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The Spirit of Tolerance in Islam : -Khutbah by Dr. Muzammil H. Siddiqi

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    The Spirit of Tolerance in Islam : -Khutbah by Dr. Muzammil H. Siddiqi Intolerance is on the increase in the world today. It is causing death, genocide,
    Message 1 of 1 , Sep 3, 2004
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      The Spirit of Tolerance in Islam : -Khutbah
      by Dr. Muzammil H. Siddiqi

      Intolerance is on the increase in the world today. It is causing
      death, genocide, violence, religious persecution as well as
      confrontations on different levels. Some times it is racial and
      ethnic, some times it is religious and ideological, some times it is
      political and social. In every situation it is evil and painful. How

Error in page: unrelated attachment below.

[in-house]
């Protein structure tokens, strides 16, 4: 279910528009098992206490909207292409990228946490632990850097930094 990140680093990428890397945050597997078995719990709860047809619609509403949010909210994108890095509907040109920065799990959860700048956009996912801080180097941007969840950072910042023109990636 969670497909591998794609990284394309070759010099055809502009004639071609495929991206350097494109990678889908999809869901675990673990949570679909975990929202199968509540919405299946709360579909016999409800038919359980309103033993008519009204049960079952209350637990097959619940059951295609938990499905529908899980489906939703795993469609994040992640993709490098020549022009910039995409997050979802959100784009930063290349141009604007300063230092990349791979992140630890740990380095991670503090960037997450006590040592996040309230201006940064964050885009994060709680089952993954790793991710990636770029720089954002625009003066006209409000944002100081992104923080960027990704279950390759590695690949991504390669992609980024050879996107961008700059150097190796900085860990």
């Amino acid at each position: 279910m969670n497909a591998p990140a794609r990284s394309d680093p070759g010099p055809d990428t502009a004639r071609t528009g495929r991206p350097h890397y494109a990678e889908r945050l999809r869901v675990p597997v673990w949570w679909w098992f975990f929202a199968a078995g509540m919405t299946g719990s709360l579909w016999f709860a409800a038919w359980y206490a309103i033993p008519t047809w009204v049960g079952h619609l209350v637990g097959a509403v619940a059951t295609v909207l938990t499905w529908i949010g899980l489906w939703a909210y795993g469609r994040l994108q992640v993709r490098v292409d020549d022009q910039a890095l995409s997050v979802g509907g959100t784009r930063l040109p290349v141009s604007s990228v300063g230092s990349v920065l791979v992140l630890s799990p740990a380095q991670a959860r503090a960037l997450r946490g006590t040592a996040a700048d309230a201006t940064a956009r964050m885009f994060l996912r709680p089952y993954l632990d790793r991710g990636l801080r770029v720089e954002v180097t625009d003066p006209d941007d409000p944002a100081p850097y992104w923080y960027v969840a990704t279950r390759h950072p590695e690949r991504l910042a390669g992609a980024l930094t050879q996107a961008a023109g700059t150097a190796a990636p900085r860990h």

can we solve the problem of intolerance? How can we assert our own
      beliefs and positions without being intolerant to others? How can we
      bring tolerance in the world today? I would like to discuss some of
      these issues from an Islamic point of view. What is tolerance?
      Literally the word "tolerance" means "to bear." As a concept it
      means "respect, acceptance and appreciation of the rich diversity
      world's cultures, forms of expression and ways of being human." In
      Arabic it is called: "tasamuh". There are also other words that give
      similar meanings, such as "hilm" (forbearance) or "'Afw" (pardon,
      forgiveness) or "safh" (overlooking, disregarding). In the Persian
      and Urdu languages, we use the word "rawadari" which comes
      from 'rawa" meaning 'acceptable or bearable' and 'dashtan'